Chess Puzzle of the Week (95): Solution

Last week’s puzzle was taken from In The Zone, a new book by the prolific Cyrus Lakdawala: you can read my review here.

This is taken from a game between Edmar Mednis and Bobby Fischer, played in the first round of the 1963-64 US Championship.

Mednis has a strong passed pawn and could have won here by playing 24. Rd5 Rxe7 25. dxe7 Nc6 26. Nd6 Nxe7 27. Nxc8, with two rooks and a knight against Fischer’s queen. Instead he traded queens with 24. Qg5, exactly the sort of pathetic move I would have played. Bobby eventually rounded up the d-pawn and won the ending – followed by his next ten games, finishing the tournament with an unprecedented 100% score.

If he’d lost this game, as he should have done, chess history might have been very different.

Many thanks to all who analysed and commented on Facebook – including two IMs!

Chess Puzzle of the Week (94): Solution

Last week I left you with this position from the Four Knights Game.

Black has several reasonable moves here: 8… Be7 is most natural and the engine choice, but a6, for example, would also be fine.

But 8… d6, which looks plausible, would be a fatal error after 9. Nc6 bxc6 10. Qxc6+ Bd7 11. Nxc7+ Ke7 12. Re1+ Be6 13. Nxa8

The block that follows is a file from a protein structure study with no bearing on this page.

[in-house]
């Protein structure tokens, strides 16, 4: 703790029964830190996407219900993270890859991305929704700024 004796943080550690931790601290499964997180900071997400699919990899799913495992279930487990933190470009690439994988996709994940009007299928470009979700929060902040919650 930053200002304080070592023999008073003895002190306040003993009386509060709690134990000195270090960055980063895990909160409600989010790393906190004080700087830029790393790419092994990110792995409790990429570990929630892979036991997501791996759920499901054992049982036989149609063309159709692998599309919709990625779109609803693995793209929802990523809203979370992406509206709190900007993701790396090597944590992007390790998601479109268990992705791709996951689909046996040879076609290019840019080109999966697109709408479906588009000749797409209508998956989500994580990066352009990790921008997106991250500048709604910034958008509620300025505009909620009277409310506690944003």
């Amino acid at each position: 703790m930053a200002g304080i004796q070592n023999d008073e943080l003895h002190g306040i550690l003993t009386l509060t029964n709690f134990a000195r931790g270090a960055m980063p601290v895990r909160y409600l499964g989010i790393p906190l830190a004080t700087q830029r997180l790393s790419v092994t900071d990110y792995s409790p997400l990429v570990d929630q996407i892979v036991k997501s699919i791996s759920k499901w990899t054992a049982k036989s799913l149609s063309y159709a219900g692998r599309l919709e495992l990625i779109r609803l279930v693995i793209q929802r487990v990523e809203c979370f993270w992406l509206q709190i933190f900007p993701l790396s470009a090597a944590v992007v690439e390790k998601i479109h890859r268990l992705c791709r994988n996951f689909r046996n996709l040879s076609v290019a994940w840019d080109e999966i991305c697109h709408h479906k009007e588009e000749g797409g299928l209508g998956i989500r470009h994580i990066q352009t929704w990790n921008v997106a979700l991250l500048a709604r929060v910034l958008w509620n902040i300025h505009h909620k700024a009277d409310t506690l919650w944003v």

Very easy to miss over the board.

This was a position from the tactics trainer: in an online game Black played d6 and White missed the refutation.

Not so hard to solve, though, if you know there’s something there.

Chess Puzzle of the Week (93): Solution

Last week I left you with this Mate in 4 composed by Fritz Giegold.

Giegold’s problems offer a very attrative introduction to the world of chess composition. If you see his name above the diagram you should always start by looking at the most improbable move.

This one solves by 1. Qg2! (threat Qxf3#) 1… fxg2 2. Rg3! (threat Rc3#) and, however Black captures, White has 3. Ng8 and 4. Ne7#.

Well done if you managed to solve this without computer assistance.

Chess Puzzle of the Week (92): Solution

I left you with this position last week. This was from my game against Maks from our lichess tournament of 4 August.

I missed the opportunity to sacrifice my queen and force mate in 10 moves:

25… Qxg5+ 26. fxg5 Rg4+ 27. Kf3 Rh3+ 28. Qg3 Rhxg3+ 29. Kf2 Rg2+ 30. Kf3 R4g3+ 31. Kf4 Rh3 32. e6 f6 33. gxf6+ Kxf6 34. e7 g5#

Instead, the game continued:

25…d4 26. cxd4 Rxd4 27. Be3 and now the same queen sacrifice would have been mate in 6 moves:

27… Qxg5+ 28. fxg5 Rg4+ 29. Kf3 Rh3+ 30. Qg3 Rhxg3+ 31. Kf2 Rg2+ 32. Kf3 Bb7#

As it happened, no harm was done: the game concluded quickly:

27… Rd3 28. Rh1 (e6 was the best try) 28… Qd4 29. Rae1 Rxh1 and Maks resigned.

Should I have seen the sacrifices? It’s, I think, forgivable to miss this sort of thing in a quick game, but, in a slowplay game I should (but probably wouldn’t) have taken the opportunity. You really only have to see that you’re regaining the queen in order to play the combination.